Editor's note: In 1995, journalist Jon Palfreman wrote “The Case of the Frozen Addicts,” a book detailing a discovery that forever changed the face of Parkinson’s research. Years later, Palfreman himself was diagnosed with Parkinson’s.
In 1985, I produced a documentary for the PBS series “NOVA” titled “The Case of the Frozen Addict.” The film told the story of six young California drug users mysteriously struck with the symptoms of Parkinson’s disease, a neurodegenerative condition that typically affects the elderly. J. William Langston, MD, then an unknown clinician at the San Jose Valley Medical Center, discovered the unlucky individuals languishing in psych wards and jail cells and temporarily reversed their symptoms with the drug levodopa.
In time, Langston and his colleagues cracked the mystery. The six young people, it turned out, had injected a bad batch of synthetic “designer” heroin. Unfortunately for them, a back-street drug chemist who’d concocted the drug had made a terrible mistake and synthesized a neurotoxic contaminant called MPTP.
There was a positive irony to the devastating story. While tragic for the victims, the discovery of this molecule proved of immense scientific importance. Researchers had been hampered in their efforts to study Parkinson’s because only human beings get it. To make real progress, scientists needed a way to study the disease in laboratory models — and MPTP changed everything. This neurotoxin could rapidly induce parkinsonism in models, as it had in the six addicts. As Langston put it, “MPTP was like really a bracing tonic suddenly, we had ways to study why cells die in Parkinson’s disease. We could test new medicines as fast as you could make them.”
The discovery of the addicts’ tragedy also forever changed the path of Langston’s and my careers. He went on to become an internationally renowned neuroscientist founding his own research and clinical center: The Parkinson’s Institute. It’s not an exaggeration to say “The Case of the Frozen Addict” established my reputation as a documentary producer and science journalist. I made a follow-up PBS/BBC documentary “Awakening the Frozen Addicts” in 1992, and Langston and I co-authored a book comprehensively telling the full story, “The Case of the Frozen Addicts” in 1995.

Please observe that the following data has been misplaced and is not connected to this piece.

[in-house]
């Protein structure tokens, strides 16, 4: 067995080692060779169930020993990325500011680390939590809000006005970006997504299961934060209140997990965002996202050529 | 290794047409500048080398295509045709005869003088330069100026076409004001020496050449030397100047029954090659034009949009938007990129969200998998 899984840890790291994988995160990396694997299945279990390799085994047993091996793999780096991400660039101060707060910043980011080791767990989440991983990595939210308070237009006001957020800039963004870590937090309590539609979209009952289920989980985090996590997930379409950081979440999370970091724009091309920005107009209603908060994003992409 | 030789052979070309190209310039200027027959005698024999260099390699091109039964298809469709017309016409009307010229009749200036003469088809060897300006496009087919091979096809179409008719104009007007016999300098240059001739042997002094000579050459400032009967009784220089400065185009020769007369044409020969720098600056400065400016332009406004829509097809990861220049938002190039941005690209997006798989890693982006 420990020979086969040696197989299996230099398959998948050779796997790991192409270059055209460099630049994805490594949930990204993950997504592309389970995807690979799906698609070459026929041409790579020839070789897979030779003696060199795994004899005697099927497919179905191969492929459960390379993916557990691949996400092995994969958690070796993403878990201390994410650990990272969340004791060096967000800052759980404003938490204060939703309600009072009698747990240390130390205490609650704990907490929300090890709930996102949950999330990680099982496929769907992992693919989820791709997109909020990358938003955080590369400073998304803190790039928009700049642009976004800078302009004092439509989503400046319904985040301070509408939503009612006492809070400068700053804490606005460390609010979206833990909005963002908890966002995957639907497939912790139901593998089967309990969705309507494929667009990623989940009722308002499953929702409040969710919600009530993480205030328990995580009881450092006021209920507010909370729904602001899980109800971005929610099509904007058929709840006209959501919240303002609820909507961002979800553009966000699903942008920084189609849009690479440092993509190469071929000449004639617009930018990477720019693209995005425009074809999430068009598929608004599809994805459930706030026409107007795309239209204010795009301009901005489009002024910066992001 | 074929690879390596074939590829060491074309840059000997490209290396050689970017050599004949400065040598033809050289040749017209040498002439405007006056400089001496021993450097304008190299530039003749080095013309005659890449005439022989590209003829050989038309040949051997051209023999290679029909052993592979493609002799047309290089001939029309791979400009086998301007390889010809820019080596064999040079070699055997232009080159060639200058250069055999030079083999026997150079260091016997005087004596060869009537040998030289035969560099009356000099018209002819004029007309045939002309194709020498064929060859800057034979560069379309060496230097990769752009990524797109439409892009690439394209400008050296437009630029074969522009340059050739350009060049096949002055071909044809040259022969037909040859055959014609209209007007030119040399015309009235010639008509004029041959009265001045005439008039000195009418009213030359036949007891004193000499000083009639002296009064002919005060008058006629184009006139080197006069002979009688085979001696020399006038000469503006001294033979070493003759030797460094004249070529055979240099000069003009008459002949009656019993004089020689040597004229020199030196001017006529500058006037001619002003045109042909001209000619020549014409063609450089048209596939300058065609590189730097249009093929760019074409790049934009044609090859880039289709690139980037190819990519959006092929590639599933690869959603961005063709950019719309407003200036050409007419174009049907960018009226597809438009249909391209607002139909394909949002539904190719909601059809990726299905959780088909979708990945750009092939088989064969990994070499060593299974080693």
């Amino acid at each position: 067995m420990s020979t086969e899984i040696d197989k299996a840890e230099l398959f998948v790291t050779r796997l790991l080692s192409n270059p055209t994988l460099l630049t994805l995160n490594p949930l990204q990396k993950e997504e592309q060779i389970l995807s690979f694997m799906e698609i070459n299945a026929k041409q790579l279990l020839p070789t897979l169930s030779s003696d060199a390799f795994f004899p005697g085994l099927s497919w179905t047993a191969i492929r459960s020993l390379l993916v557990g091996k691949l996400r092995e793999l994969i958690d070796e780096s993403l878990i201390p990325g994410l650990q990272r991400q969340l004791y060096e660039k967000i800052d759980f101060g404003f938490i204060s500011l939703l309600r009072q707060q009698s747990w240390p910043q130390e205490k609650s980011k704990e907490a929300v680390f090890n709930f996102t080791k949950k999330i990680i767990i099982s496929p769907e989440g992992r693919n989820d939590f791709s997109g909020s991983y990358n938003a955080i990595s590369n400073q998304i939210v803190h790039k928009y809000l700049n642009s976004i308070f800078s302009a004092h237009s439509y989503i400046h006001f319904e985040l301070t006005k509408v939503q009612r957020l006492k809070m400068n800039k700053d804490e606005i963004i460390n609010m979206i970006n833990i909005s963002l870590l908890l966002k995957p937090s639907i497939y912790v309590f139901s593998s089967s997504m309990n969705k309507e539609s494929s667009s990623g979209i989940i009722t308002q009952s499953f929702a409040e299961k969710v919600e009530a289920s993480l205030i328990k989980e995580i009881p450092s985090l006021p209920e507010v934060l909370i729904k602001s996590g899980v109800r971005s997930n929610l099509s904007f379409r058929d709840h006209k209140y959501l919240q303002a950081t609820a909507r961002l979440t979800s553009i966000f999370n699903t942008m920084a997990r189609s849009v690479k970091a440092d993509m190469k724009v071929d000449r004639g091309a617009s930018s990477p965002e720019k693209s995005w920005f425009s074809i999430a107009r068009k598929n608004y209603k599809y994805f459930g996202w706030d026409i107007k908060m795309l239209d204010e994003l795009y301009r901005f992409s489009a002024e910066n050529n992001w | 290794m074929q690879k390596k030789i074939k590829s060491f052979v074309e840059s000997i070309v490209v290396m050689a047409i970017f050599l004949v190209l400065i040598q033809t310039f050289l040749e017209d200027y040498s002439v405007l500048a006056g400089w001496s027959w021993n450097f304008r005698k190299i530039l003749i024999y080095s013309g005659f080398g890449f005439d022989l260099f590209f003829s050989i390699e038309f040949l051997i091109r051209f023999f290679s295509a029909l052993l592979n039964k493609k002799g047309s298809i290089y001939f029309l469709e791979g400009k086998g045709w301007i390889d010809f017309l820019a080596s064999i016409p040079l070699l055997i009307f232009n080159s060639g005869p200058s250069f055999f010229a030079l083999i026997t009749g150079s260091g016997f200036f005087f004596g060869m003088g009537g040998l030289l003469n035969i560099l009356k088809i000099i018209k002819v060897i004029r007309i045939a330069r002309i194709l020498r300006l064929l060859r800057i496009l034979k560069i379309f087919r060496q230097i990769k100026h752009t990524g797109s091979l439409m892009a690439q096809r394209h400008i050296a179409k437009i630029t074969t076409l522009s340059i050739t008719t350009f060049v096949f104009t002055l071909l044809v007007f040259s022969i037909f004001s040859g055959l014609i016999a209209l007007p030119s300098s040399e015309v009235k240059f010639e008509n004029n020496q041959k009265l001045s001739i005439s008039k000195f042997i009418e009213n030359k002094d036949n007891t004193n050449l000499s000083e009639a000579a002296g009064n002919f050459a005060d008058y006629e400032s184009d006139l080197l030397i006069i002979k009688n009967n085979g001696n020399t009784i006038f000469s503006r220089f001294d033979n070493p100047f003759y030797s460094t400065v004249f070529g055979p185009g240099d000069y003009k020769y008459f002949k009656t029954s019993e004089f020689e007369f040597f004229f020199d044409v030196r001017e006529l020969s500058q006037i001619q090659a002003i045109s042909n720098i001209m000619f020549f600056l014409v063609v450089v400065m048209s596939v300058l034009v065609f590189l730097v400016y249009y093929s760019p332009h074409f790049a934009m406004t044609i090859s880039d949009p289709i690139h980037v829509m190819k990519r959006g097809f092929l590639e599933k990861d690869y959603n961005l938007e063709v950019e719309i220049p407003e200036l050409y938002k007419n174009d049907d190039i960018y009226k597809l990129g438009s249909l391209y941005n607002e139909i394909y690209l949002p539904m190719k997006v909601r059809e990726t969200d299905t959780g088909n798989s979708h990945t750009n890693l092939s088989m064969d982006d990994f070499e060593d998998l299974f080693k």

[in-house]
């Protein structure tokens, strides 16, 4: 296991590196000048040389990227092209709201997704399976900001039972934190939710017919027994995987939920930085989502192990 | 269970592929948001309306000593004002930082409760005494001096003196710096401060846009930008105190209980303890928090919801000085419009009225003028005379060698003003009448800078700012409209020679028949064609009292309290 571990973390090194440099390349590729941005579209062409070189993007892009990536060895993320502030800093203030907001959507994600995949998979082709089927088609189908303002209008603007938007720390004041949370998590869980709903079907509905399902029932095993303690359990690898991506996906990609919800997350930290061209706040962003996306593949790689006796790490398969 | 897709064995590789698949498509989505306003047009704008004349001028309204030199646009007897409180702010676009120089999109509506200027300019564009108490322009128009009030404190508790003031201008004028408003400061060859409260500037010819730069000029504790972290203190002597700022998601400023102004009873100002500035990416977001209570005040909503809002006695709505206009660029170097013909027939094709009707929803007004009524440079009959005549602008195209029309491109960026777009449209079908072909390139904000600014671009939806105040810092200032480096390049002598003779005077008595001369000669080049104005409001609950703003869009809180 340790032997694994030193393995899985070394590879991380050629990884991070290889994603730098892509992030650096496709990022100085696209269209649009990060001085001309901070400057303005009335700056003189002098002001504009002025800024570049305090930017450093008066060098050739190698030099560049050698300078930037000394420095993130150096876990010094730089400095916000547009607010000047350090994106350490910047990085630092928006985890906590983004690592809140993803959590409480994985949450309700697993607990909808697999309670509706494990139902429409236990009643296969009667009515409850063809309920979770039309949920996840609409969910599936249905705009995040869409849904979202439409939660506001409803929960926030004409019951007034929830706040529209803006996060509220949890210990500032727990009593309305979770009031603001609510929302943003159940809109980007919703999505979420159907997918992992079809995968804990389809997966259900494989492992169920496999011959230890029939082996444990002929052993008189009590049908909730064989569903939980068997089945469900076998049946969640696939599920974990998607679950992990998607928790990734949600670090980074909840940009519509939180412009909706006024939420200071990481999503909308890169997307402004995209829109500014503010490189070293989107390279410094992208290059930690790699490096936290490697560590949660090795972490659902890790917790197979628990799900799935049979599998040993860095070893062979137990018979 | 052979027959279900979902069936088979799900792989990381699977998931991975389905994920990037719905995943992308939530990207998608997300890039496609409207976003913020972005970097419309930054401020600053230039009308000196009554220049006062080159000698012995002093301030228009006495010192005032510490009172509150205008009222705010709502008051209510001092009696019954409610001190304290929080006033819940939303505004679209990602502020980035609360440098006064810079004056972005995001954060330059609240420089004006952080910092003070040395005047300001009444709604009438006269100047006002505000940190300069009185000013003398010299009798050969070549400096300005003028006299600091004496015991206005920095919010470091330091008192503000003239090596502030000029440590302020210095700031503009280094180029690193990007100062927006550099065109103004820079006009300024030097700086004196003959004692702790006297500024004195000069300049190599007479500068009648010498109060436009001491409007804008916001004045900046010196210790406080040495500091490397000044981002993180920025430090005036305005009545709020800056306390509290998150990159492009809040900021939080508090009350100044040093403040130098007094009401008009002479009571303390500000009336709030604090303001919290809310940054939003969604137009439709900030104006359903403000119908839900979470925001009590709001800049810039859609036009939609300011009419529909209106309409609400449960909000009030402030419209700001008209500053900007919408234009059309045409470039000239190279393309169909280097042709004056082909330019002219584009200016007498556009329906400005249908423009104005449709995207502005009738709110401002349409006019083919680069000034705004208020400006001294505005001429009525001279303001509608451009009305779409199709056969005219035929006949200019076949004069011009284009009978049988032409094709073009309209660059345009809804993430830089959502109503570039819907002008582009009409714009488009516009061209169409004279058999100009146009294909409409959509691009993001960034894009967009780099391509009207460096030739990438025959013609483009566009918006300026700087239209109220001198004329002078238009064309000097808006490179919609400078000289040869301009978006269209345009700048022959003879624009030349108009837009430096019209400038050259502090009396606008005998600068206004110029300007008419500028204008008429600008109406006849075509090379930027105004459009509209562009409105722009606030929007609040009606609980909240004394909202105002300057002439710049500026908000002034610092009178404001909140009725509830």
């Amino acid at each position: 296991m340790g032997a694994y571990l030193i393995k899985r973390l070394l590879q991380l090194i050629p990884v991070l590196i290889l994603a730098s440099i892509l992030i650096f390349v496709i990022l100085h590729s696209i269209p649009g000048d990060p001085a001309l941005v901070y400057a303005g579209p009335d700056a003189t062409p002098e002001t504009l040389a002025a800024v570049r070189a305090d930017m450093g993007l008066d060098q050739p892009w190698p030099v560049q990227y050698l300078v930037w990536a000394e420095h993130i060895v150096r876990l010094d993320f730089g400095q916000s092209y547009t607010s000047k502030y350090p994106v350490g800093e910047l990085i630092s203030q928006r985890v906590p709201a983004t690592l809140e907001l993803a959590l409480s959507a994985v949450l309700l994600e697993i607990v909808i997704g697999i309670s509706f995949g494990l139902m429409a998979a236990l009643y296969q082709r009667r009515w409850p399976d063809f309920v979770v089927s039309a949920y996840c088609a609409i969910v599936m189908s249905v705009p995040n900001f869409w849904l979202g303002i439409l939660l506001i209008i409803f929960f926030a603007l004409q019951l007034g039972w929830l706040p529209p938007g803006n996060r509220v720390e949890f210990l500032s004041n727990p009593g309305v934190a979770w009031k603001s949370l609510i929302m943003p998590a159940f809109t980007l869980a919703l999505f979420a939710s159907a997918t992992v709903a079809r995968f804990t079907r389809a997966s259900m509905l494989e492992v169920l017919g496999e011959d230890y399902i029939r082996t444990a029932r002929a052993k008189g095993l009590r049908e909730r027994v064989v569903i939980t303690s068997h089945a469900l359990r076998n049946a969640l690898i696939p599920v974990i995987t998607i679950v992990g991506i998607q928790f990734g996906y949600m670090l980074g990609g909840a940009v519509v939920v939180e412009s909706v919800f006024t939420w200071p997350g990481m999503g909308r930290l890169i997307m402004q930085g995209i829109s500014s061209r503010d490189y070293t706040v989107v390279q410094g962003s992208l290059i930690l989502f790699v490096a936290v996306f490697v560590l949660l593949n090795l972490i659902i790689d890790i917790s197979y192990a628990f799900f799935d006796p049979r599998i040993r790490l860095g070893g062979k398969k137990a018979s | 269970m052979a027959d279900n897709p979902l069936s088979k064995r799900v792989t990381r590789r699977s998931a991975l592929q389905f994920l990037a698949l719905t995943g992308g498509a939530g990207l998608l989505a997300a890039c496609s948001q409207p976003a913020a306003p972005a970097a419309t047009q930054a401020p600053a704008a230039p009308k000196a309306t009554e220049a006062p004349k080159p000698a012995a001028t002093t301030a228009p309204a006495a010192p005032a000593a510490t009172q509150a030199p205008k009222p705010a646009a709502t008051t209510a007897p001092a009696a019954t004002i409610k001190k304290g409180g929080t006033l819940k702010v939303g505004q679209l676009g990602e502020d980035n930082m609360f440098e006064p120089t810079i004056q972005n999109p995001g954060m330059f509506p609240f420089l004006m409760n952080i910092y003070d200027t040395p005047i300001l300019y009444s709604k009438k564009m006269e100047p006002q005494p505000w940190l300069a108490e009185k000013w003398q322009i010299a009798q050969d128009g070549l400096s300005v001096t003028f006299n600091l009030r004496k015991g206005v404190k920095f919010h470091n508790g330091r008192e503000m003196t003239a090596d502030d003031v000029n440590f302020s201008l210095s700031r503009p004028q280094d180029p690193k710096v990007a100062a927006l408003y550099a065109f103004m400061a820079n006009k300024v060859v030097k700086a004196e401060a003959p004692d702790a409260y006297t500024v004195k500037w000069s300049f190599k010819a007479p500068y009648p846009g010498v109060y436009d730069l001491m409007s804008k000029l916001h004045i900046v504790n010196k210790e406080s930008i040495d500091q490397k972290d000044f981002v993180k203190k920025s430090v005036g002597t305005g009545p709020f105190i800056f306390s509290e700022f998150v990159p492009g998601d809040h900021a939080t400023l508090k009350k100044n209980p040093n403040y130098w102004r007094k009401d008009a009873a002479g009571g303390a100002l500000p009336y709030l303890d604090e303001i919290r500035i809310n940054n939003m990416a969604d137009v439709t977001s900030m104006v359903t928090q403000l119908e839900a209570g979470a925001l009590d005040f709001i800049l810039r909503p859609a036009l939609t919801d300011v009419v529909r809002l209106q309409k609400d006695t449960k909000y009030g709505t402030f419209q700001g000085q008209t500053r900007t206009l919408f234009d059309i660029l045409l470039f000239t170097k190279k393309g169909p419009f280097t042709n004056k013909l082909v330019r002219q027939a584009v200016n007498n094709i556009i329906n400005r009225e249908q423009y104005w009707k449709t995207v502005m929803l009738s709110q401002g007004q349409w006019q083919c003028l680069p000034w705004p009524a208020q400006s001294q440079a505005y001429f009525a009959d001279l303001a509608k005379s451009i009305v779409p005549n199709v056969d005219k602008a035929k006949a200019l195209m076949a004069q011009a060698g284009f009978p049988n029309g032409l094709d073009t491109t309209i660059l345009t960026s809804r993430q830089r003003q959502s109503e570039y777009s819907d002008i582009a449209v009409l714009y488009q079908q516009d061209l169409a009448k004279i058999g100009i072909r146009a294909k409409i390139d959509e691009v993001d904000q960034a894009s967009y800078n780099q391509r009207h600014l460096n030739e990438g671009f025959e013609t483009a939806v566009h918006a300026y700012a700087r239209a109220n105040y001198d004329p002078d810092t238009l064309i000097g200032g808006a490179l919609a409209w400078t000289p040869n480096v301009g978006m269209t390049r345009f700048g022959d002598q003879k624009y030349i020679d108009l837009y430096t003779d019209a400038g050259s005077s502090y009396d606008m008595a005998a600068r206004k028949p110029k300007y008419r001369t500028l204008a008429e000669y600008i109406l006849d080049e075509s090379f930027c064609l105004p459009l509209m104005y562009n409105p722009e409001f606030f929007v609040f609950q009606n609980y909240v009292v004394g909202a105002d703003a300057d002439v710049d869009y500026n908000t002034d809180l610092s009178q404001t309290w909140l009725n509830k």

But perhaps the biggest irony is that a quarter of a century later, at the age of 60, I was diagnosed with Parkinson’s disease myself. Since learning of my fate, Parkinson’s has become my journalistic beat. I write a blog for the Journal of Parkinson’s Disease and am currently working on a new book for Scientific American (due out in 2015) on the latest Parkinson’s disease research. And with the support of IOS Press and the Journal of Parkinson’s Disease, Langston and I have just brought out a second edition of “The Case of the Frozen Addicts” (IOS) — which has long been out of print.
The true heroes of the story are the six addicts: George Carillo, Juanita Lopez, David Silvey, Bill Silvey, Connie Sainz and Tobey Govea. Three of the group — George, Juanita, and Connie — later traveled to Lund, Sweden for an experimental brain operation. While the procedure helped, it was not able to reverse their neurological damage. They soldiered on, growing old before their time. Today, all but two, Connie and Tobey (who was one of the first U.S. patients to undergo deep brain stimulation), have passed away.
Partly due to the discovery of MPTP, there have been enormous advances in Parkinson’s research over the past two decades. While those advances have not yet delivered a disease-modifying therapy or a cure, there are good reasons to be optimistic. Today, scientists and clinicians have such powerful tools and technologies at their disposal — from gene therapy to wearable sensors — that it seems virtually certain that one day Parkinson’s will be tamed. I hope that I will be there to report on it.